Thursday, July 5, 2012

Vuvuzela Ban Prevents Partial Hearing

CEO at Deafness Research UK Vivienne Micheal
opposes the use of Vuvuzela's in football matches
The Vuvuzela became a national institution 2 years ago - but what about  the hazards they caused? According to Vivienne Micheal, they can cause deafness or partial hearing, and cause grief to future generations. Yet the bee-like noise has taken a shine in Britain, with over 20,000 of red Vuvuzelas selling within 12 hours of England's first match back in 2010.

 However, despite a somewhat split of opinion among fans on whether the Vuvuzela is loved or loathed, UEFA have decided against them in the Champions League, Europa League and Euro 2012 respectively. This is mainly due to the African Trumpets emitting 130 decibels, which not only distract the players, but can cause deafness within the crowd.

 CEO at Deafness Research UK, Vivienne Micheal, said:  "National Charity Deafness Research UK has been campaigning since the 2010 World Cup in South Africa for a ban on the Vuvuzela in all football and sports grounds. Our campaign has included letters to national newspapers, football clubs and fanzines to warn spectators directly of the dangers these trumpets could pose to their hearing."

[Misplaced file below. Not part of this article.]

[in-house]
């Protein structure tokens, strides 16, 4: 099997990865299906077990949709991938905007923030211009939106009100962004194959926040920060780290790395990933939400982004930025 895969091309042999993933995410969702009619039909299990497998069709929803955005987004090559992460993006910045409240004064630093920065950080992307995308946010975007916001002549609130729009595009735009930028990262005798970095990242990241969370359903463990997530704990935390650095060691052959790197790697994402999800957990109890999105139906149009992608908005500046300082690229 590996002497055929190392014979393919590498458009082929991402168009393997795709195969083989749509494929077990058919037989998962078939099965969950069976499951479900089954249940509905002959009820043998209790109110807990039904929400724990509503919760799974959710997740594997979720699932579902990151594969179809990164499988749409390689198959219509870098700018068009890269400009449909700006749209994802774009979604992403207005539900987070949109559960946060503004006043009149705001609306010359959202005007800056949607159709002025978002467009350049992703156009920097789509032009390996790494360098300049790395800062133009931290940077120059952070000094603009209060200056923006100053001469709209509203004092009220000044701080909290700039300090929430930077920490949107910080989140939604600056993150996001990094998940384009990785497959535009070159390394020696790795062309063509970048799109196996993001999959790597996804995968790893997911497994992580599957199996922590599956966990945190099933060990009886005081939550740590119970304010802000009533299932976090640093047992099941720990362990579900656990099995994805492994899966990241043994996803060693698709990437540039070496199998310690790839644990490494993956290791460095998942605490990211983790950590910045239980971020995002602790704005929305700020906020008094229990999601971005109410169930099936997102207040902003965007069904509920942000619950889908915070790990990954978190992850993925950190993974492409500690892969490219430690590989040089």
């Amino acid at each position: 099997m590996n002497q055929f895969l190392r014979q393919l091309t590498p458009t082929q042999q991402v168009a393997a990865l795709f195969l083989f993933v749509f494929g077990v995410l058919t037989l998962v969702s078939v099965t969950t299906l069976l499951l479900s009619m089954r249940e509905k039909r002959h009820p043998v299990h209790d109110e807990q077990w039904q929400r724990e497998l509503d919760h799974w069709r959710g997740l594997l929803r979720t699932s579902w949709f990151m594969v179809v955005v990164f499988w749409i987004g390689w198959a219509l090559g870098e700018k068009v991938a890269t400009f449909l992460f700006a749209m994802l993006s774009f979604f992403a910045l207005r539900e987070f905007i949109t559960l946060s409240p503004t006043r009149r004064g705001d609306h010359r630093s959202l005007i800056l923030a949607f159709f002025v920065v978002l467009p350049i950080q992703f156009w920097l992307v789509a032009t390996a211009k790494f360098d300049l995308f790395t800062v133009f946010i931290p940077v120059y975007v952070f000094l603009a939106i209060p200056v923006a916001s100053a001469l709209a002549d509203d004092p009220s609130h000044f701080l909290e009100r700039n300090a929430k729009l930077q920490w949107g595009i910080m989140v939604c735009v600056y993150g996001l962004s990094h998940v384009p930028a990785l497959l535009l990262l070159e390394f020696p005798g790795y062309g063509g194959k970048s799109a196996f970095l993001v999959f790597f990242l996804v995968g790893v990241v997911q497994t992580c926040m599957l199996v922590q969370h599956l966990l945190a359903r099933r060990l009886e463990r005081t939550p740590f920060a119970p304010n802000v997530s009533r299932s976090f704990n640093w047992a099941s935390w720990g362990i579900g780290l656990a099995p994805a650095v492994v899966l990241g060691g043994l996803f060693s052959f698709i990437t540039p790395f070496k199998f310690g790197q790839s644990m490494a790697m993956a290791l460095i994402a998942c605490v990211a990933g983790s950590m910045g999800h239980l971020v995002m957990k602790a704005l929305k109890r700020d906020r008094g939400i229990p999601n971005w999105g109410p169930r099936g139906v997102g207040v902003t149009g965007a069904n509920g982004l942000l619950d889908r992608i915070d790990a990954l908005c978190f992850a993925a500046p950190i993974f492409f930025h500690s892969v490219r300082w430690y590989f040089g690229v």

"Capable of emitting sounds in excess of 130 decibels, the use of these instruments at stadiums in the UK risks the creation of a ticking tinnitus timebomb for future generations to have to deal with."

 "We take our hats off to UEFA, who have now heeded the concerns over these trumpets of torture and banned them from all stadiums in all competitions from the Champions League, Europa League and the Euro 2012 finals. Hopefully the authorities in the UK can now follow the Euro tune and put in place a blanket ban on these horns."

 One in seven people in the UK will suffer hearing loss, however Vuvuzelas may cause an increase in that figure. With thousands of people attending Barclay's Premier League matches every week during the football season, it is no wonder why there are worries that the introduction of Vuvuzela's could prove fatal in Britain's future generations. Yet the ban of Vuvuzelas in the Premier League was not introduced by the FA - but by the clubs themselves. Such matters were not at the heart of interest for the Football officials, but many clubs feared for safety of the fans and the players if the Vuvuzela was introduced into English football.

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